It is obvious from the context of 1 Corinthians 14 that the purpose of speaking in tongues, or foreign languages, is to communicate the gospel and thereby edify the Church. If the listeners do not understand the spoken language they cannot be edified. Consequently, if there is no interpreter, the speaker is simply speaking into the air and the only ones present who know what is being said are God and himself. This is the clear meaning of the often misquoted verse 2. “For he that speaketh in an unknown tongue speaketh not unto men, but unto God: for no man understandeth him; howbeit in the spirit he speaketh mysteries.”
Paul emphasizes again that the languages spoken need to be understood by the hearers or else the one who wants to share the mysteries of the gospel needs to sit quietly in meditation between himself and God. “So likewise ye; except ye utter by tongue words easy to be understood, how shall it be known what is spoken for ye shall speak into the air.” “But if there be no interpreter, let him keep silence in the Church; and let him speak to himself, and to God.” (Verses 9, 28) Clearly, the entire purpose of tongues is to cross language barriers and communicate the Gospel!
Some have asked, “Didn’t Paul say he spoke with the tongues of angels”
No. Paul said, “Though I speak with the tongues of men and of angels ...” 1 Corinthians 13:1. If you read this verse in its context, you will see that the word “though” means “even if.” For example, Paul also said in verse 2, “Though I have all faith ...” He did not have all faith. And verse 3 adds, “Though I give my body to be burned ...” Paul was beheaded, not burned. Strong’s dictionary shows that the word “Though” should have been translated to “If” as many more modern translations have done.
I believe that all the gifts of the Spirit, including the true gift of tongues, are needed and available to the Church today. But the Scriptures teach that some of the gifts are more important than others and that we should focus on the most important ones. “But covet earnestly the best gifts.” 1 Corinthians 12:31
In fact, when the Bible lists spiritual gifts, tongues is usually found at the bottom of the list. “And God hath set some in the Church, first apostles, secondarily prophets, thirdly teachers, after that miracles, then gifts of healings, helps, governments, diversities of tongues.” 1 Corinthians 12:28. “Greater is he that prophesieth than he that speaketh with tongues.” 1 Corinthians 14:5
Yet some charismatic preachers have turned the list upside down and made the gift of tongues the primary emphasis of their preaching. They would have us think that a Christian who does not speak in tongues is a second class citizen. But Paul makes it clear that different gifts are given to different people, and no one is expected to have all the gifts. He asks in 1 Corinthians 12:29, 30: “Are all apostles are all prophets are all teachers are all workers of miracles Have all the gifts of healing do all speak with tongues do all interpret.” The answer is obviously no!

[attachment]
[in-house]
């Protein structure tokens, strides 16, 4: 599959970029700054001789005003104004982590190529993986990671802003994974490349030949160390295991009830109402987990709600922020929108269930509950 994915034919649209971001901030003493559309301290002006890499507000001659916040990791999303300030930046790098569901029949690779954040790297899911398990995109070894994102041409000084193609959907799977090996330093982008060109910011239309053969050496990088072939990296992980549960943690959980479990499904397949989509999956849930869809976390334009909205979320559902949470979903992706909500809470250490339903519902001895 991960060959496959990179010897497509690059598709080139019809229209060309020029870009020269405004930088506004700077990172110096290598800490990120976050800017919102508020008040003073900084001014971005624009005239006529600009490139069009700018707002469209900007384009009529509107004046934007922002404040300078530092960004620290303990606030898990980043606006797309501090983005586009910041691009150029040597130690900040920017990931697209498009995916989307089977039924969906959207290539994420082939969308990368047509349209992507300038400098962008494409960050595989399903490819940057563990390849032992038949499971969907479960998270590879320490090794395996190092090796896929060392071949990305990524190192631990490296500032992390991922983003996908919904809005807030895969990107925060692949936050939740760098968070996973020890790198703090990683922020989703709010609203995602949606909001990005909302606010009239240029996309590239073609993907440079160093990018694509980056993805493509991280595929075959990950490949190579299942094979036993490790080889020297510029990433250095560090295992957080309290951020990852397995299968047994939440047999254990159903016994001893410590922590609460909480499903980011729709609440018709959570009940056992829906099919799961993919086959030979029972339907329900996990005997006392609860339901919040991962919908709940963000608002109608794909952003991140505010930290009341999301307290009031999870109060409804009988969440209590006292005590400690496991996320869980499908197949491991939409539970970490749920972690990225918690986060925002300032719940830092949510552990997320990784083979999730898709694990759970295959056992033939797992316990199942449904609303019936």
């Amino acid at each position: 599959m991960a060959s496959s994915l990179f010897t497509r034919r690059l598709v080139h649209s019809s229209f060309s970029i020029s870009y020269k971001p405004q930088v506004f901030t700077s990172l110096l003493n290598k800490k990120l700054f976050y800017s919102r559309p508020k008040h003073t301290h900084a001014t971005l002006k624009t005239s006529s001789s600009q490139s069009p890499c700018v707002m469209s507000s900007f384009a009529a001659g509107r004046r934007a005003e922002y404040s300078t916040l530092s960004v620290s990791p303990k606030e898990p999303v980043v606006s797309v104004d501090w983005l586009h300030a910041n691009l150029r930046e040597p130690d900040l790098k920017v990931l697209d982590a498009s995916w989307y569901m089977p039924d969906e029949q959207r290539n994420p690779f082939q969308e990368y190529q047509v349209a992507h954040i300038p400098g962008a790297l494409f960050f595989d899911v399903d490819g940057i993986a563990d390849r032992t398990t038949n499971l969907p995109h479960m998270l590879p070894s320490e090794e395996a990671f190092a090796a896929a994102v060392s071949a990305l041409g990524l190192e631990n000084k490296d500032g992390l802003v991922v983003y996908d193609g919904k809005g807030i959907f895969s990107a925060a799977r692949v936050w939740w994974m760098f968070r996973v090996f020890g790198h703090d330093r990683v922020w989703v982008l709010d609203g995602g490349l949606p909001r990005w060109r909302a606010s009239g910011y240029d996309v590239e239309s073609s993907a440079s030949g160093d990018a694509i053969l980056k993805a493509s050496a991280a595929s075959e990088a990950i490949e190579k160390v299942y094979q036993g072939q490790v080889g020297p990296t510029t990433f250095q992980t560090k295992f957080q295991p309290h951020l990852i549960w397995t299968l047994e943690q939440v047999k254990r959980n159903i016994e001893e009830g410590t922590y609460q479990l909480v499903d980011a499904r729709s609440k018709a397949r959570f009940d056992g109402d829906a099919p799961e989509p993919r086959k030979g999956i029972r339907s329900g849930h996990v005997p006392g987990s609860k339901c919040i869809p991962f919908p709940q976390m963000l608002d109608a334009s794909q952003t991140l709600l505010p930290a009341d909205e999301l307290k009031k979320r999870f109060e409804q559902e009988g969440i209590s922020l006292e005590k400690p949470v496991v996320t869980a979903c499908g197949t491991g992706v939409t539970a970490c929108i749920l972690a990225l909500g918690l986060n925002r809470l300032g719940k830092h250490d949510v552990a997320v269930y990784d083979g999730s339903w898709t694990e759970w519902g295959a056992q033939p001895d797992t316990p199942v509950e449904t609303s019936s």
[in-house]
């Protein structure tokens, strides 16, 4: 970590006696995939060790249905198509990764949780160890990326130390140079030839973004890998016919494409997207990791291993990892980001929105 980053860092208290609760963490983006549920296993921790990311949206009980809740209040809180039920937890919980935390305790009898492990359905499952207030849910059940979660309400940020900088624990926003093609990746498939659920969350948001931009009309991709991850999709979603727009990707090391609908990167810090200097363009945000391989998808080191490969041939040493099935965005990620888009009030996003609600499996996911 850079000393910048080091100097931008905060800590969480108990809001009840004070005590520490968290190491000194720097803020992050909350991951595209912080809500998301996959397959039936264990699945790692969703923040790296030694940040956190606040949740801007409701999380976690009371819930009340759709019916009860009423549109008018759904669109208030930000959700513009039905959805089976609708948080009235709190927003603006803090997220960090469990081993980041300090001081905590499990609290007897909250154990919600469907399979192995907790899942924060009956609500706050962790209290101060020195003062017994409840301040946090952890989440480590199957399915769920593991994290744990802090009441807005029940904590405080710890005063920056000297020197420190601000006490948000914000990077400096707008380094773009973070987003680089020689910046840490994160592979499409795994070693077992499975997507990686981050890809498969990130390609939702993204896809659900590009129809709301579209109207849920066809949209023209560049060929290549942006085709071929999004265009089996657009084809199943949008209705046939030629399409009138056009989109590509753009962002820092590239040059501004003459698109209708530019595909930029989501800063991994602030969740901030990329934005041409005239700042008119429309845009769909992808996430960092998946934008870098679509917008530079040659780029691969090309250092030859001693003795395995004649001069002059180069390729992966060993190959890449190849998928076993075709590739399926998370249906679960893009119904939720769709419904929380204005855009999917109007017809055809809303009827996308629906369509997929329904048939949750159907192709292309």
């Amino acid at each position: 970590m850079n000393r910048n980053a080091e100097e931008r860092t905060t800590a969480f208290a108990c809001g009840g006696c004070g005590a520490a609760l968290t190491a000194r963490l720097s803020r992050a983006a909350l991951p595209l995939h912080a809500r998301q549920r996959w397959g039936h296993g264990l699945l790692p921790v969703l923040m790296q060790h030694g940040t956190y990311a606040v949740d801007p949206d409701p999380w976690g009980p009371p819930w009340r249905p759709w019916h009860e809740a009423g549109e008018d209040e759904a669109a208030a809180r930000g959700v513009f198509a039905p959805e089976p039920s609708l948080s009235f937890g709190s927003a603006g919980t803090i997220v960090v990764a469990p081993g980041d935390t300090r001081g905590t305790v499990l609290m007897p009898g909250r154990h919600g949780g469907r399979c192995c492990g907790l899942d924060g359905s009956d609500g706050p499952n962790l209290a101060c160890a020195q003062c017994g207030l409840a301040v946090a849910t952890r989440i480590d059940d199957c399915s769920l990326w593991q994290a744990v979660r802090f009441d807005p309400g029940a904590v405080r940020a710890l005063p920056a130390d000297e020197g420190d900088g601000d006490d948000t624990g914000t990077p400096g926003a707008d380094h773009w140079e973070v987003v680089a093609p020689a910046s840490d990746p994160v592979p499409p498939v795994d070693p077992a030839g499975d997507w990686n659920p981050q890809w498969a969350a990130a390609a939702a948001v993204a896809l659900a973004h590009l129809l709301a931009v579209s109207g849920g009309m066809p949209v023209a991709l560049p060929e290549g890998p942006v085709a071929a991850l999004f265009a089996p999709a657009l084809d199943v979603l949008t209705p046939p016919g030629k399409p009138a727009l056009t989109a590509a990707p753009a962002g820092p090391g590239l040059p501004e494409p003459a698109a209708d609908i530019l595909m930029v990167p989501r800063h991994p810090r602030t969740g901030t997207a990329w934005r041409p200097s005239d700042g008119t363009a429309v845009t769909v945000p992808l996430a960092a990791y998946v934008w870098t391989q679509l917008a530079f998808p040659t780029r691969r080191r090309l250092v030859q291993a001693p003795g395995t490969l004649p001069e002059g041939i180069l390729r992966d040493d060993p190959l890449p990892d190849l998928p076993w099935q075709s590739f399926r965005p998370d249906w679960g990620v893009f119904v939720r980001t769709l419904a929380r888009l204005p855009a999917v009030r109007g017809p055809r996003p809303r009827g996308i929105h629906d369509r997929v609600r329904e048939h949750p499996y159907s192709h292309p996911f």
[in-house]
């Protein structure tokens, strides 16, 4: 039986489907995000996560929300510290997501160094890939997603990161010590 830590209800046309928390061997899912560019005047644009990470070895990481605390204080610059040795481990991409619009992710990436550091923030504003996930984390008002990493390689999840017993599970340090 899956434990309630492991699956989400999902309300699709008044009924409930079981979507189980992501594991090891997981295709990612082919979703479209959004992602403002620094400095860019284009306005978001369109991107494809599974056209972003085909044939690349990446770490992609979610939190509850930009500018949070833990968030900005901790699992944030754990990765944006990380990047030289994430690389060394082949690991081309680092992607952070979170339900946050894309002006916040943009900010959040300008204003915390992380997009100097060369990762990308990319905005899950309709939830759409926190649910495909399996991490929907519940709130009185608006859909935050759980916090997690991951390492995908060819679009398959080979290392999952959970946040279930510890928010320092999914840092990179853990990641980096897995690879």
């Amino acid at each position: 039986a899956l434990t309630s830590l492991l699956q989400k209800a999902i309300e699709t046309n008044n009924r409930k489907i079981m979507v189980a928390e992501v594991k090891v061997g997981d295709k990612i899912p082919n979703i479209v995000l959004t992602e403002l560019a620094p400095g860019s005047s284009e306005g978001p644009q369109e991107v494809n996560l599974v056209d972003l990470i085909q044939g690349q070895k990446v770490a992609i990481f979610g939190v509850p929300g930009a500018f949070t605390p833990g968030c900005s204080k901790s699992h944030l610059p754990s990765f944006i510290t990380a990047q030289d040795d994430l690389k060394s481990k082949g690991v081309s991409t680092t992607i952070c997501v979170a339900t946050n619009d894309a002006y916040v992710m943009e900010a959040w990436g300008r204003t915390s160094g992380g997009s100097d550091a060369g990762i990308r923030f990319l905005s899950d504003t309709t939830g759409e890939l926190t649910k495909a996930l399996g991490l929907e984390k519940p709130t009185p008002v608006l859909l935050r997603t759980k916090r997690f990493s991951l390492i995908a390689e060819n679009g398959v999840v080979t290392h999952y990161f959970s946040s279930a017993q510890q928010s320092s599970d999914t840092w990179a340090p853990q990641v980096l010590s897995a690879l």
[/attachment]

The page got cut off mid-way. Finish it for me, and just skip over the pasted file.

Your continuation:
The Bible says, “The fruit of the Spirit is love, joy, peace, longsuffering, gentleness, goodness, faith, meekness, temperance.” Galatians 5:22-23. But these same preachers would have us believe that the fruit of the Spirit is tongues or that every person who is filled with the Holy Spirit will speak in tongues. Yet out of more than 50 examples in the Bible where God filled His people with the Spirit, only three times is tongues connected with the experience.
Furthermore, Jesus is our example. He was filled with the Holy Spirit, yet He never spoke in tongues. John the Baptist was “filled with the Holy Ghost, even from his mother’s womb” (Luke 1:15), but there is no record that he spoke in tongues, either.
Of the 27 books in the New Testament, only three make any reference at all to the gift of tongues. There are about 39 Bible authors. Of the 39, only three; Luke, Paul, and Mark mention the subject of tongues. In other words, we should put the emphasis where God puts the emphasis.
The genuine gift of tongues is a powerful tool for the proclamation of the gospel. But remember, the devil has a counterfeit for every truth of God.
Glossolalia (glô´se-lâ’ lê-a) is the word often used to describe the popular experience found in most charismatic Churches. It is defined in the American Heritage Dictionary as: “fabricated and non-meaningful speech, especially such speech associated with a trance state or certain schizophrenic syndromes.”
Contrast that with the same dictionary’s definition for a language: “The use by human beings of voice sounds, and often written symbols representing these sounds, in organized combinations and patterns in order to express and communicate thoughts and feelings.” By any definition, the disjointed sounds of glossolalia are not a language.
Believe me, I have seen this practice many times. In one charismatic Church I used to attend, the pastor and his wife were a “tongues team.” Every week in the middle of the pastor’s sermon, his wife would jump to her feet, throw her arms in the air, and break out in ecstatic utterance. But she always said the same thing. “Handa kala shami, handa kala shami, handa kala shami...” Over and over again. This instantly seemed suspicious to me because Jesus said, “But when ye pray use not vain repetitions, as the heathen do.” Matthew 6:7